Primavera Silenciosa In The Produce Aisle: Translating A Carbon- To A Pesticide-Footprint


Our readers will be familiar with the ongoing debate over "food mile" labeling - mainly a European concern, but coming to US produce aisles - which turns on a trade-off: providing jobs for poor farmworkers in developing nations versus shopping preferentially for locally grown, possibly organic, produce and meats. (The argument is framed as if food shopping is a form of humanitarian aid.)

Simplistically favoring low food-mile products to reduce the carbon footprint of one's diet does not hold up to analysis, say the critics and pundits. Add this thought, and it might.Latin American nations provide much of the produce consumed in North America and Europe - especially during the northern winters. Producers there can spray whichever pesticides they wish, on whatever they feel like, when ever they feel like it, exposing workers and wildlife to materials banned where their best customers live.

We're never going to change producer pesticide choices in South America or Caribbean nations by simply asking retailers to pressure their suppliers. The FDA and EPA know the facts and have not acted. These hazards are embedded by years of habit. Supply chains are long and multi-tiered. Regulations absent or insufficient. Governments beholden to corporate interests.

We might purchase a lead-painted toy a few times each year, at most; and, can easily find an alternative for those occasions. Thus, the Chinese toxic toy scandals of 2007 do not provide an adequate analogy to this issue.

We North Americans and Europeans buy imported produce often; some consume it daily. Sadly, native American birds are put at risk, out of sight, through American and European food buying habits. Long-mile buying means birds dying. This has been the critical variable long absent from the food-mile equation, and the food-mile debate

A New York Times op ed piece documents the body count, using the Bobolink (pictured) as bellwether.

The imported fruits and vegetables found in our shopping carts in winter and early spring are grown with types and amounts of pesticides that would often be illegal in the United States.

In this case, the victims are North American songbirds. Bobolinks, called skunk blackbirds in some places, were once a common sight in the Eastern United States. In mating season, the male in his handsome tuxedo-like suit sings deliriously as he whirrs madly over the hayfields. Bobolink numbers have plummeted almost 50 percent in the last four decades, according to the North American Breeding Bird Survey.

Note to Think Tank experts paid to trash Rachel Carson's "Silent Spring": this is not an extrapolation of anecdotal information:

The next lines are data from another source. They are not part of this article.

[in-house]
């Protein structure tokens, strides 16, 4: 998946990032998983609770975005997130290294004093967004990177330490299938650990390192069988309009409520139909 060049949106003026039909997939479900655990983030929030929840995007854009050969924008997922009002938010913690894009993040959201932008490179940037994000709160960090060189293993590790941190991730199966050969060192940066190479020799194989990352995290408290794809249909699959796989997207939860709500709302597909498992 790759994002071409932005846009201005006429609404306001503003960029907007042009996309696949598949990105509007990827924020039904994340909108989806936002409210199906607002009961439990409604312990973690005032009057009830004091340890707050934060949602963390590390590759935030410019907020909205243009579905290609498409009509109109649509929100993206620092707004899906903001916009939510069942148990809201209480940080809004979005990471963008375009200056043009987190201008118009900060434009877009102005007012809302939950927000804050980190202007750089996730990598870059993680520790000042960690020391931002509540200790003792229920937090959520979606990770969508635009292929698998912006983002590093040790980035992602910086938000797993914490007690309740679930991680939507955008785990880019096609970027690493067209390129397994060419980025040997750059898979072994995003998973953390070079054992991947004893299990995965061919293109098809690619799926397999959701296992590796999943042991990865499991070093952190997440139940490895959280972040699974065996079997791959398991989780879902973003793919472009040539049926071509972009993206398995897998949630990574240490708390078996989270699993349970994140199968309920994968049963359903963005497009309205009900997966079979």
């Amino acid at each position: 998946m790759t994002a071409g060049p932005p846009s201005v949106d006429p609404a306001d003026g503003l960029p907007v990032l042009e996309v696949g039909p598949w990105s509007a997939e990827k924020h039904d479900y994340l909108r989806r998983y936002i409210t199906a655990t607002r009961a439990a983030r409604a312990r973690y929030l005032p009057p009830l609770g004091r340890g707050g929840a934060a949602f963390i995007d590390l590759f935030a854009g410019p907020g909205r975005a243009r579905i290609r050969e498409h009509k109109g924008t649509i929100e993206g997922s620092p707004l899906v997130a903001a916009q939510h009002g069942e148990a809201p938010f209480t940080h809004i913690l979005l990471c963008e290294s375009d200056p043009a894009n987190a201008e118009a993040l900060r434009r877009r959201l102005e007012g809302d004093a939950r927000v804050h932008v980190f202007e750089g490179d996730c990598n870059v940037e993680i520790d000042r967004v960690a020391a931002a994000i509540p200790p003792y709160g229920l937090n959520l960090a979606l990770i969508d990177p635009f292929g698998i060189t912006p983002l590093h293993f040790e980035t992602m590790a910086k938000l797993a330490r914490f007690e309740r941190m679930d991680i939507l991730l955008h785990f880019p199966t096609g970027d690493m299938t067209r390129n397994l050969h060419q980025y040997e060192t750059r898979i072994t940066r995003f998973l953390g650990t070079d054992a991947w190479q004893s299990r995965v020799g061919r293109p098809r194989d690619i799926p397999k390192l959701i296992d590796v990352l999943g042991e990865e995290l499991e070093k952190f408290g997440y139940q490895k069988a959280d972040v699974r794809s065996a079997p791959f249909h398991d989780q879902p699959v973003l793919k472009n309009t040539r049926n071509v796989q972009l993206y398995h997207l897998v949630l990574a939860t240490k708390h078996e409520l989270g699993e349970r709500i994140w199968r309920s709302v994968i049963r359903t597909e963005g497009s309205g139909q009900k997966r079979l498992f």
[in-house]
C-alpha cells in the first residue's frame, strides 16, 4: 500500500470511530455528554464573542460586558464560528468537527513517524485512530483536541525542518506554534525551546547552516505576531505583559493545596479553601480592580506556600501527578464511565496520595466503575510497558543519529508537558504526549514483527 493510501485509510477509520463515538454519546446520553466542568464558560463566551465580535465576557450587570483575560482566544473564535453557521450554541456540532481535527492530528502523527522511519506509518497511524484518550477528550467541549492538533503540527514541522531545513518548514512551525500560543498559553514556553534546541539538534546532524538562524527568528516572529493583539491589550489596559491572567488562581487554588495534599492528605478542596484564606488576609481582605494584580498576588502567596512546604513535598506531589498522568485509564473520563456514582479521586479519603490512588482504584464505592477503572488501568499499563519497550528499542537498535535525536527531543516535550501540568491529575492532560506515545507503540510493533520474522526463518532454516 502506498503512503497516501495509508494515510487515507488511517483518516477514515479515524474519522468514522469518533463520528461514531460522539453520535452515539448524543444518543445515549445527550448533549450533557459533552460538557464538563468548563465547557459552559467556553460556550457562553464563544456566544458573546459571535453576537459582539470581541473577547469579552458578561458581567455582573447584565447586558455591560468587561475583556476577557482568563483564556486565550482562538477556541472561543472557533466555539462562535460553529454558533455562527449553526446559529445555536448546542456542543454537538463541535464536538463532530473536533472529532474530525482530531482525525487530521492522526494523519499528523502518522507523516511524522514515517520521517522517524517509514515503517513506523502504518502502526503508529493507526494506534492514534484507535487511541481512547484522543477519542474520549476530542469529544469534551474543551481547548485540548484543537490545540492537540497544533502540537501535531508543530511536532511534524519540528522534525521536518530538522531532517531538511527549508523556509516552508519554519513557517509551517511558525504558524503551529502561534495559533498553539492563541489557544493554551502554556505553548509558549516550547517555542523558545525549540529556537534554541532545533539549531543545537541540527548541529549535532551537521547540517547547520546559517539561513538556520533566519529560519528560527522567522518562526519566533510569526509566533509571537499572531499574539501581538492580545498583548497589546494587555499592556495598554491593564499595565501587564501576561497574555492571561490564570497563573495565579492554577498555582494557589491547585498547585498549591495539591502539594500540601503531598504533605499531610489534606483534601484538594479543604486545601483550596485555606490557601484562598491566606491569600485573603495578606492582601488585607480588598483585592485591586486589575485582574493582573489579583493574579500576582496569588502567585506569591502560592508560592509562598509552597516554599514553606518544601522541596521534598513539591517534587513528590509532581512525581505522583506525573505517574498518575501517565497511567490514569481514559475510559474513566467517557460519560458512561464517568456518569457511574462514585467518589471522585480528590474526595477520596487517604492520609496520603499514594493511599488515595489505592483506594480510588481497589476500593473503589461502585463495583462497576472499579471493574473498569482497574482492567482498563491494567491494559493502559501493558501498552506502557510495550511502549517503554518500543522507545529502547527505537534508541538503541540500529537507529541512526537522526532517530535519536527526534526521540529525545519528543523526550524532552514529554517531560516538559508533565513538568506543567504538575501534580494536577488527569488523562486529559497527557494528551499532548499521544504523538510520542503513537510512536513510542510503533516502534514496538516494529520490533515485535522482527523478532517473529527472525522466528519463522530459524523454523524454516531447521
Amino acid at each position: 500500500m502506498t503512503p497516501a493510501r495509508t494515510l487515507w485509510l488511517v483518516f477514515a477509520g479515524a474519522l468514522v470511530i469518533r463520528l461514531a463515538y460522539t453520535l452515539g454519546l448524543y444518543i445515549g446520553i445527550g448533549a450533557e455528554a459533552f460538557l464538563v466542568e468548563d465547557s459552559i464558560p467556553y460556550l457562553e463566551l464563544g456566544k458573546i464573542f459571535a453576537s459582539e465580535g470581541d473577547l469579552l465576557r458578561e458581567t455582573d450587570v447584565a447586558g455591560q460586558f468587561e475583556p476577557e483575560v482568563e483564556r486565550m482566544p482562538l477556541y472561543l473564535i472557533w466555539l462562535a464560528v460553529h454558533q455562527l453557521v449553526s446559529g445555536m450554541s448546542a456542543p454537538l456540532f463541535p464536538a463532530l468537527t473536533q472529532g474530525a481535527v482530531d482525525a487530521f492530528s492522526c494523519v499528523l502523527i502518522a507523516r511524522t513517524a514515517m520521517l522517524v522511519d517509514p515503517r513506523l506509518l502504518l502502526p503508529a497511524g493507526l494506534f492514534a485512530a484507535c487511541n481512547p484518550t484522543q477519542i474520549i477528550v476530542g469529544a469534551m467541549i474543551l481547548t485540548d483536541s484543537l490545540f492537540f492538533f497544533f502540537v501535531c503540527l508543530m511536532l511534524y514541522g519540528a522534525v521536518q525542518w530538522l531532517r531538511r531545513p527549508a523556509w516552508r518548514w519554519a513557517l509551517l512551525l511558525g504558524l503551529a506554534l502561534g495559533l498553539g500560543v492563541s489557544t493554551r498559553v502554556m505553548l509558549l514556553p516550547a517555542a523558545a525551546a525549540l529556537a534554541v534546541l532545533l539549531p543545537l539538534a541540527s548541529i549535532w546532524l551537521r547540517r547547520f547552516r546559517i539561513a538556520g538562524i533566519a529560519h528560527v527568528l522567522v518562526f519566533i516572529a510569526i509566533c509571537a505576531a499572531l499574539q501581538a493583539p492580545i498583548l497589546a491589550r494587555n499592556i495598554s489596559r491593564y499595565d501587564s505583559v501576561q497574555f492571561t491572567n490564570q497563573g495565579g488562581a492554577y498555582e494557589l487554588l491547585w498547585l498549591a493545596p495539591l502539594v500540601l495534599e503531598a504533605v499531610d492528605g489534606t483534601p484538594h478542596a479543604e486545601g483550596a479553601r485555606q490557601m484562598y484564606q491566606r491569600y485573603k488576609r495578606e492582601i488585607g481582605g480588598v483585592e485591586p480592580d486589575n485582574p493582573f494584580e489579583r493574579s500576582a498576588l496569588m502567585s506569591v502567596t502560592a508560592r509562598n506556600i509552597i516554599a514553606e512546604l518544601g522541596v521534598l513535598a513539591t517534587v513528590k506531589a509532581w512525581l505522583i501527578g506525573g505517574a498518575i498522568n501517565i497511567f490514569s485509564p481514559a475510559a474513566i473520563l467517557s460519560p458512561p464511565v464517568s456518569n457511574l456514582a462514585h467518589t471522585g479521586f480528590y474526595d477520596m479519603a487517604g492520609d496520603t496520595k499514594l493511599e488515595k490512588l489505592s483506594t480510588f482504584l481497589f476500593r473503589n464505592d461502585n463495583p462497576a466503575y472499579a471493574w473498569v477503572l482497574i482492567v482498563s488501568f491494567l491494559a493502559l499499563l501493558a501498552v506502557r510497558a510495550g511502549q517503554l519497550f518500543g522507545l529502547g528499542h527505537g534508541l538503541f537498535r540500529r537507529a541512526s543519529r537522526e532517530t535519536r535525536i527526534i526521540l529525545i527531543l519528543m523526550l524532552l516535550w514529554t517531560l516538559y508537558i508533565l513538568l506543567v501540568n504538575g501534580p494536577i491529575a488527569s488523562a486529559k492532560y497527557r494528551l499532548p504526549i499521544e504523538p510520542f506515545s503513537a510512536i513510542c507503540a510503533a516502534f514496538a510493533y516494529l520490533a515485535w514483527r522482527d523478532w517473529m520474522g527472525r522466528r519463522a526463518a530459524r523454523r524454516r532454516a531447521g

Rosalind Renfrew, a biologist at the Vermont Center for Ecostudies, captured bobolinks feeding in rice fields in Bolivia and took samples of their blood to test for pesticide exposure. She found that about half of the birds had drastically reduced levels of cholinesterase, an enzyme that affects brain and nerve cells — a sign of exposure to toxic chemicals.

There is more:
In the mid-1990s, American biologists used satellite tracking to follow Swainson’s hawks to their wintering grounds in Argentina, where thousands of them were found dead from monocrotophos poisoning.


It is clear where, specifically, the Boblink is exposed to hazardous pesticides, as shown in the following graphic, courtesy of the US Geological Survey.


Keep in mind that other American migratory birds migrate through, or over-winter in, Mexico, or in nations of the Caribbean, Meso-America, and South America. The Swainson's Hawk, per the Wikipedia entry, appears to be the big bird mileage champion.

The Swainson's hawk is probably the longest long distant migrant of any North American raptor. The flight from breeding ground to South American pampas in southern Brazil or Argentina can be as long as 14,000 miles (22,400 km). Each migration can last at least two months.

Still not convinced that the food mile equation should include an avian body count? FDA or voluntary industry sampling for pesticide residues at or before US customs entry may or may not indicate the totality of what fish, wildlife, and people are exposed to accross the produce supply chain. Still:

Testing by the United States Food and Drug Administration shows that fruits and vegetables imported from Latin America are three times as likely to violate Environmental Protection Agency standards for pesticide residues as the same foods grown in the United States.

Via::NYT, Did Your Shopping List Kill a Songbird? by:- Bridget Stutchbury, a professor of biology at York University in Toronto. Image credit::Pennsylvania State Game Commission, Photo Gallery, Bobolink AND USGS, Migratory Pathways AND The Birds of Big Bend National Park, Swainsons' Hawk